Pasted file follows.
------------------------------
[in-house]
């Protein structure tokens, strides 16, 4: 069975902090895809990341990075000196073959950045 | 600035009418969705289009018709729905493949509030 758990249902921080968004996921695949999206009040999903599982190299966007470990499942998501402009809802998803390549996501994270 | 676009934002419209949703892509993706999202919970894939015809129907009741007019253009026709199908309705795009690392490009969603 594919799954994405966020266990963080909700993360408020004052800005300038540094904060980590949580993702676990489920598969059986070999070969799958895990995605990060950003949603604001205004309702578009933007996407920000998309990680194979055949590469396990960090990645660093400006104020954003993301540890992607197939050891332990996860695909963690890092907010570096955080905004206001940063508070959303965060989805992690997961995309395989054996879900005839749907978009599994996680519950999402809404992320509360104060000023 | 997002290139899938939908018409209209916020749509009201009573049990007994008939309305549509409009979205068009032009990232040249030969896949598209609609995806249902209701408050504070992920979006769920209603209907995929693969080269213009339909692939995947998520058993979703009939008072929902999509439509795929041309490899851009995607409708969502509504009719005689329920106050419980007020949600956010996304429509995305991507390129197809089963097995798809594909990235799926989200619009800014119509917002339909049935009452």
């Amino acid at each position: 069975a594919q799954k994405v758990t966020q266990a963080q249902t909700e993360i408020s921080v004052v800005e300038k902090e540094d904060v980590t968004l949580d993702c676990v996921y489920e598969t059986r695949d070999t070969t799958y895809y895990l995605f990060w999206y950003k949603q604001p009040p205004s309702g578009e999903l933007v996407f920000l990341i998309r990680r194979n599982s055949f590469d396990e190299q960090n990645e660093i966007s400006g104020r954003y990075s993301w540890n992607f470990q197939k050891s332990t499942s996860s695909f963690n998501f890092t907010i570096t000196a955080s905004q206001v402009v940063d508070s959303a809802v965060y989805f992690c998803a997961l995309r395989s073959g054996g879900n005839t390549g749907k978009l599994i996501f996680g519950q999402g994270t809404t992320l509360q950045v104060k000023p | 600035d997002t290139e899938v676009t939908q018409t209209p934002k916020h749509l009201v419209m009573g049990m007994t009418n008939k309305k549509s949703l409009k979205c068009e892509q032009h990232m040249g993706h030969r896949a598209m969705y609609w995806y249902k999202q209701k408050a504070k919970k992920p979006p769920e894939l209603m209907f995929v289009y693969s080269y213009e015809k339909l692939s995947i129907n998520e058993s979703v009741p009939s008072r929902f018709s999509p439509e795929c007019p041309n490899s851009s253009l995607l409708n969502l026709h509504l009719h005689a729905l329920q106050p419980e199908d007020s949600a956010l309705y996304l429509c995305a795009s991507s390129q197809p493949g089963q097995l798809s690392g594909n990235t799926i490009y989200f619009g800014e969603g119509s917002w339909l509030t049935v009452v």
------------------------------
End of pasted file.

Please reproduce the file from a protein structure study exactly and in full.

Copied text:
[in-house]
């Protein structure tokens, strides 16, 4: 069975902090895809990341990075000196073959950045 | 600035009418969705289009018709729905493949509030 758990249902921080968004996921695949999206009040999903599982190299966007470990499942998501402009809802998803390549996501994270 | 676009934002419209949703892509993706999202919970894939015809129907009741007019253009026709199908309705795009690392490009969603 594919799954994405966020266990963080909700993360408020004052800005300038540094904060980590949580993702676990489920598969059986070999070969799958895990995605990060950003949603604001205004309702578009933007996407920000998309990680194979055949590469396990960090990645660093400006104020954003993301540890992607197939050891332990996860695909963690890092907010570096955080905004206001940063508070959303965060989805992690997961995309395989054996879900005839749907978009599994996680519950999402809404992320509360104060000023 | 997002290139899938939908018409209209916020749509009201009573049990007994008939309305549509409009979205068009032009990232040249030969896949598209609609995806249902209701408050504070992920979006769920209603209907995929693969080269213009339909692939995947998520058993979703009939008072929902999509439509795929041309490899851009995607409708969502509504009719005689329920106050419980007020949600956010996304429509995305991507390129197809089963097995798809594909990235799926989200619009800014119509917002339909049935009452």
């Amino acid at each position: 069975a594919q799954k994405v758990t966020q266990a963080q249902t909700e993360i408020s921080v004052v800005e300038k902090e540094d904060v980590t968004l949580d993702c676990v996921y489920e598969t059986r695949d070999t070969t799958y895809y895990l995605f990060w999206y950003k949603q604001p009040p205004s309702g578009e999903l933007v996407f920000l990341i998309r990680r194979n599982s055949f590469d396990e190299q960090n990645e660093i966007s400006g104020r954003y990075s993301w540890n992607f470990q197939k050891s332990t499942s996860s695909f963690n998501f890092t907010i570096t000196a955080s905004q206001v402009v940063d508070s959303a809802v965060y989805f992690c998803a997961l995309r395989s073959g054996g879900n005839t390549g749907k978009l599994i996501f996680g519950q999402g994270t809404t992320l509360q950045v104060k000023p | 600035d997002t290139e899938v676009t939908q018409t209209p934002k916020h749509l009201v419209m009573g049990m007994t009418n008939k309305k549509s949703l409009k979205c068009e892509q032009h990232m040249g993706h030969r896949a598209m969705y609609w995806y249902k999202q209701k408050a504070k919970k992920p979006p769920e894939l209603m209907f995929v289009y693969s080269y213009e015809k339909l692939s995947i129907n998520e058993s979703v009741p009939s008072r929902f018709s999509p439509e795929c007019p041309n490899s851009s253009l995607l409708n969502l026709h509504l009719h005689a729905l329920q106050p419980e199908d007020s949600a956010l309705y996304l429509c995305a795009s991507s390129q197809p493949g089963q097995l798809s690392g594909n990235t799926i490009y989200f619009g800014e969603g119509s917002w339909l509030t049935v009452v």